The group said it carried out the attacks in retaliation for Hezbollah’s military involvement in Syria.

The leader of the group, Majid Majid, was arrested last year by the Army and died some days later of natural causes.

The Army has also arrested a commander in the Brigades identified as Jamal Daftardar once thought to be the next leader of the group.

And in another development that is likely to refocus attention on the security of the Palestinian refugee camps, Military Investigative Judge Fadi Sawan asked for the death penalty in an indictment against six Palestinian members of an armed group based in Ain al-Hilweh.

The six men were identified as Bilal and Kamal Badr, Sari Hojeir, Mahmoud Azab, Ali Khalil and Nidhal Mohammad.

The men were accused of organizing an armed gang, carrying out terrorist attacks and possessing weapons and explosives.

Bilal Badr is one of the signatories of an initiative proposed by the Palestinian factions in Lebanon to maintain the neutrality of the camps toward the crisis in Syria.

Meanwhile, the security plan for Tripoli continued unabated with raids by the security services in Jabal Mohsen and Bab al-Tabbaneh, two warring neighborhoods that fought serveral times over the crisis in neighboring Syria, where residents are loyal to the Syrian regime and the opposition, respectively.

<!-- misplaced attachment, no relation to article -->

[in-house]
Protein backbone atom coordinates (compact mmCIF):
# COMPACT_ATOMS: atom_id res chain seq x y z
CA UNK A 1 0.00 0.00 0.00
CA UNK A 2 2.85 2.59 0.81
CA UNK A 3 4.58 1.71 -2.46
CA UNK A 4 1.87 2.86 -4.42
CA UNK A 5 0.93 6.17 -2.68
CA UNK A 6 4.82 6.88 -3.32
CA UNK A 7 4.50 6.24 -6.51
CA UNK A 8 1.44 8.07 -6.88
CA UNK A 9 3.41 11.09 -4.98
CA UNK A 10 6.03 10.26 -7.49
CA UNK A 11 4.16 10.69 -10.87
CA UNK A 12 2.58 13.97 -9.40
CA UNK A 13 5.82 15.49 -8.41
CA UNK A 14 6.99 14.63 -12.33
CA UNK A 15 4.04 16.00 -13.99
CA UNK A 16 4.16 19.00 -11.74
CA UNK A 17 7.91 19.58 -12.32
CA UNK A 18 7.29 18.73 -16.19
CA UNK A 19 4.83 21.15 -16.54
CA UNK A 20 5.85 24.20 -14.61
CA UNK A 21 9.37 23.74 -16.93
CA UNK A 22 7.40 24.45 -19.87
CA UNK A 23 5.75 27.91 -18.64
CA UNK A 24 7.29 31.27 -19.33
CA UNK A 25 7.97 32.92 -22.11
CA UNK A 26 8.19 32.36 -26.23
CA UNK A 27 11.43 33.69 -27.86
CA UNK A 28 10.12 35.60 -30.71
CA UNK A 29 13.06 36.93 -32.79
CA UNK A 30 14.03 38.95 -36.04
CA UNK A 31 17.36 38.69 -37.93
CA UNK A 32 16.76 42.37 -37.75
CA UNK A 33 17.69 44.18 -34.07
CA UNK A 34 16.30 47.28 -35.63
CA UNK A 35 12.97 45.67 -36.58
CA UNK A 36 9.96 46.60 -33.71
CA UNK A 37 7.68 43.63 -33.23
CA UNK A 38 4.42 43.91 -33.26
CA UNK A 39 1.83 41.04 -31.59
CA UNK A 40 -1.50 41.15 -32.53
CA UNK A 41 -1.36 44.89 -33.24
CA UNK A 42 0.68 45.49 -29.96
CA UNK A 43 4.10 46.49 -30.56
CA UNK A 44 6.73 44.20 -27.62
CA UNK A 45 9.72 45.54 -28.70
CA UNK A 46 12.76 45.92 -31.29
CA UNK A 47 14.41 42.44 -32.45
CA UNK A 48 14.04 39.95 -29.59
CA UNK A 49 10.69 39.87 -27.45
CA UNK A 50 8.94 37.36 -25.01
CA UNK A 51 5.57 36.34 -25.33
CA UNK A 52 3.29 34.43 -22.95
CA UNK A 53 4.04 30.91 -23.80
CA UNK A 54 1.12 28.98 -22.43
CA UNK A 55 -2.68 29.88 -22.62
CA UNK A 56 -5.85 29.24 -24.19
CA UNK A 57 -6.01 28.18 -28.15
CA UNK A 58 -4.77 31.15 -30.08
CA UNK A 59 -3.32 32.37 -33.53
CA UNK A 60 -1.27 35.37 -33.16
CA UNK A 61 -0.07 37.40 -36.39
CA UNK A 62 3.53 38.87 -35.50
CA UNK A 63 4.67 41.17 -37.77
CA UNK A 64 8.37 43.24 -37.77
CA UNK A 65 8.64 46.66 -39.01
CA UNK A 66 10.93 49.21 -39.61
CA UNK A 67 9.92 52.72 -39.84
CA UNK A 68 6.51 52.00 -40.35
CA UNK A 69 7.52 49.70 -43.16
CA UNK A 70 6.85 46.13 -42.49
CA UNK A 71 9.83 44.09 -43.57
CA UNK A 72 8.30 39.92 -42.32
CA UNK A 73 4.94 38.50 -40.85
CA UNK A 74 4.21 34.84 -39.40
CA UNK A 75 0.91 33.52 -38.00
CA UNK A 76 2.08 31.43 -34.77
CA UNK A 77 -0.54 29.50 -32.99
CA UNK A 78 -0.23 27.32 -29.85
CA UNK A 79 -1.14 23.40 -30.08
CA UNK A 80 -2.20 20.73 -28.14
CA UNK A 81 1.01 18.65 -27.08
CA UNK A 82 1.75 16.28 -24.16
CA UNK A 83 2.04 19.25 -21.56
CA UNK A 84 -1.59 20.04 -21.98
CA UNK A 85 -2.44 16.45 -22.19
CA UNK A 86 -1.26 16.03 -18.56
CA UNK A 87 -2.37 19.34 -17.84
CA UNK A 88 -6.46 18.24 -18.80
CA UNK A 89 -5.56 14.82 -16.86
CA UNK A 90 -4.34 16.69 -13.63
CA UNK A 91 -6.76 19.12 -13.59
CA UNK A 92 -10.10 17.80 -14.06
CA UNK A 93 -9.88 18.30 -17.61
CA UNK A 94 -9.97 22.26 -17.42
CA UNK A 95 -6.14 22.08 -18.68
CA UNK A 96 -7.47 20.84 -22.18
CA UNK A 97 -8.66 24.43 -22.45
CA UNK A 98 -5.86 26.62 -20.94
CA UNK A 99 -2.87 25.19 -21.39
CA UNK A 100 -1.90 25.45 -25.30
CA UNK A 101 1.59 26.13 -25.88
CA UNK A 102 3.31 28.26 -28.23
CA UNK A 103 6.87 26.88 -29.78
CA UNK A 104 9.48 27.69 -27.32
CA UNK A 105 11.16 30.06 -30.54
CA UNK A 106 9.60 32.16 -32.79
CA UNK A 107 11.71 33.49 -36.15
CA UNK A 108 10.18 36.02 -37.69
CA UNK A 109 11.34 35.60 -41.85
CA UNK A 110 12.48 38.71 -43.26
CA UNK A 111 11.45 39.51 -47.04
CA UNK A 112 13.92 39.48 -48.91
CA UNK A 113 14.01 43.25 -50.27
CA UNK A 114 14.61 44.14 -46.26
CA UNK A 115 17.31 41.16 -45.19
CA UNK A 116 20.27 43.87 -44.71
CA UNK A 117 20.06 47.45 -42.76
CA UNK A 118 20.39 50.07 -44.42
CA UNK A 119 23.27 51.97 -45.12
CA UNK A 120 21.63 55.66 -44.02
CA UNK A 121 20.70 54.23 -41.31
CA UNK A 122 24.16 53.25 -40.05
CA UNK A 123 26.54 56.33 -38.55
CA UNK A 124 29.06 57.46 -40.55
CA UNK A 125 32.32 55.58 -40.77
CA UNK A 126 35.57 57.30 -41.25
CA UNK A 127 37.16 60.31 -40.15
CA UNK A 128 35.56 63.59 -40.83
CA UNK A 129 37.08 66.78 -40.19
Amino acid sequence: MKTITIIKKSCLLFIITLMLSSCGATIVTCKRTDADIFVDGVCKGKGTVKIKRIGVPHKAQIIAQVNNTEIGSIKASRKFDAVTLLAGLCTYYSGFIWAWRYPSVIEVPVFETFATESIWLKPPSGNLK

The ISF raided an ammunition warehouse in Jabal Mohsen, finding large quantities of explosives as well as light and medium-grade ammunition and military equipment, a source told The Daily Star.

President Michel Sleiman held a high-level meeting in Baabda Palace with senior officials to review the progress of the Tripoli plan and its follow-up in the Bekaa Valley.

The Lebanese Army and security forces deployed in Tripoli on the back of 200 arrest warrants for wanted individuals in Tripoli to restore order to the city, Lebanon’s second-largest, following the Syria-linked violence.

The plan was later expanded to include the Bekaa Valley, which has also suffered from the violent fallout of the crisis in Syria.

The Baabda talks included Prime Minister Tammam Salam, Defense Minister Samir Moqbel, Interior Minister Nouhad Machnouk and senior military and security officials.